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Livestock-Climate Change CRSP Annual Meeting 2011: CARBON Project Update (J. Belnap)
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Livestock-Climate Change CRSP Annual Meeting 2011: CARBON Project Update (J. Belnap)


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An update on the Livestock-Climate Change CRSP CARBON Project (A cost-effectiveness framework for landscape rehabilitation and carbon sequestration in North Kenya) and the current status of the …

An update on the Livestock-Climate Change CRSP CARBON Project (A cost-effectiveness framework for landscape rehabilitation and carbon sequestration in North Kenya) and the current status of the project. Presentation given by J. Belnap (USGS) at the Livestock-Climate Change CRSP Annual Meeting, Golden, CO, April 26-27, 2011.

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  • 1. A Cost-Effectiveness Framework for Landscape Rehabilitation and Carbon Sequestration in Northern Kenya
    Corinna Riginos, Jayne Belnap, Jeff Herrick, David W. Kimiti, Jesse Njoka, Wilfred O. Odadi,, Dan Rubenstein, Truman Young
  • 2. C Sequestration & Rangelands
    C sequestration through improved management of world’s rangelands has significant potential to mitigate climate change (IPCC 2007)
    But most of Africa’s C sequestration potential is in areas that have been overgrazed
    Many areas already moderately to severely degraded
  • 3. Improve rangeland management
    Rehabilitate degraded
    areas in socially-realistic ways
    Prevent further degradation in socially-realistic ways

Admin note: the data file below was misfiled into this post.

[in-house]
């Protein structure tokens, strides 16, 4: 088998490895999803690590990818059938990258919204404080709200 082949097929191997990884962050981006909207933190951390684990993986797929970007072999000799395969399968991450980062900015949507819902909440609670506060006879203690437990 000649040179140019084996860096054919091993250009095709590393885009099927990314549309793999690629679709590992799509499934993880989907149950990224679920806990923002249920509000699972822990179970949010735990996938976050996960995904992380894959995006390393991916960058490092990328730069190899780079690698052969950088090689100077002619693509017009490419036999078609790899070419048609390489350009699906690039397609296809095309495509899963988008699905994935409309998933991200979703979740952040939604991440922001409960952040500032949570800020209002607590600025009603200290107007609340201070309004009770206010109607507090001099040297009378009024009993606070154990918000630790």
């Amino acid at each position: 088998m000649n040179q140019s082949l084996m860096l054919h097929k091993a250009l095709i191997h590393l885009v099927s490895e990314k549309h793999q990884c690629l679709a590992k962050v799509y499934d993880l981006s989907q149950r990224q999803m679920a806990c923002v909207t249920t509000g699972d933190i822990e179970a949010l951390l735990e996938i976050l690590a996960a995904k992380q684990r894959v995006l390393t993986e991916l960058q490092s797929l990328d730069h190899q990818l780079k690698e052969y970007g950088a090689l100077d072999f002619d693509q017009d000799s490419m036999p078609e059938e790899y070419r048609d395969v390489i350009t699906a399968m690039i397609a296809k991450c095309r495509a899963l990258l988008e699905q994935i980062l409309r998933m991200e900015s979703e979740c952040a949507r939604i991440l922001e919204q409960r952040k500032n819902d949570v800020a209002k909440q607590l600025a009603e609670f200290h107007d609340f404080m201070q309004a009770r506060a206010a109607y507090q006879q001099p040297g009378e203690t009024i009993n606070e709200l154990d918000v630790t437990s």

Increase C sequestration
    C loss
    Improve land productivity and resilience
    Improve livelihoods
  • 4. Given limited resources, we need to know:
    Where are efforts (to rehabilitate degraded areas and to prevent further degradation) most likely to be effective, societally acceptable, cost-effective?
    Project Objective
    To develop and test a framework that informs managers how to prioritize efforts that maintains or increases quality of life (via increased forage), C storage
  • 5. Four Questions to Address Objectives
    What is the potential of a site - how can it function and what is maximum forage, C storage under good management?
    How degraded is it relative to its potential?
    Corrective actions: What will it take to stop further degradation? To rehabilitate to a less degraded state? What will it cost? Will people support it?
    Benefits: How much can we increase forage, C storage and other services?
  • 6. = preventing
    Costs and Benefits of Transitions
    = restoring
    State 1
    Carbon storage or other ecosystem function
    State 2
    State 3
    State 4
    Increasing degradation
    Where is the point that cost exceeds benefit?
  • 7. Laikipia-Samburu Ecosystem
  • 8. A Patchwork of Land Tenure and Use
  • 9. What is the Potential of Different Sites?
    First, define key “ecological sites” -- similar capacity to produce forage, similar biotic community, resilience
    Requires combination of scientific and local knowledge
  • 10. Q1. Two Broad Soil Groups
  • 11. Q1: Progress
    Overlaid soil, vegetation, satellite imagery, and topographic maps to identify potential ecological sites
    On-site soil pits and vegetation surveys resulted in preliminary ecological sites for black cotton soils
    Red soils very complex
  • 12. Q1: Next Steps
    Refine ecological sites on black cotton soils through further systematic sampling
    Define ecological sites on red soils. Will require much more effort, but they are the sites needing the most attention
  • 13. 2. How Degraded is a Site Relative to its Potential?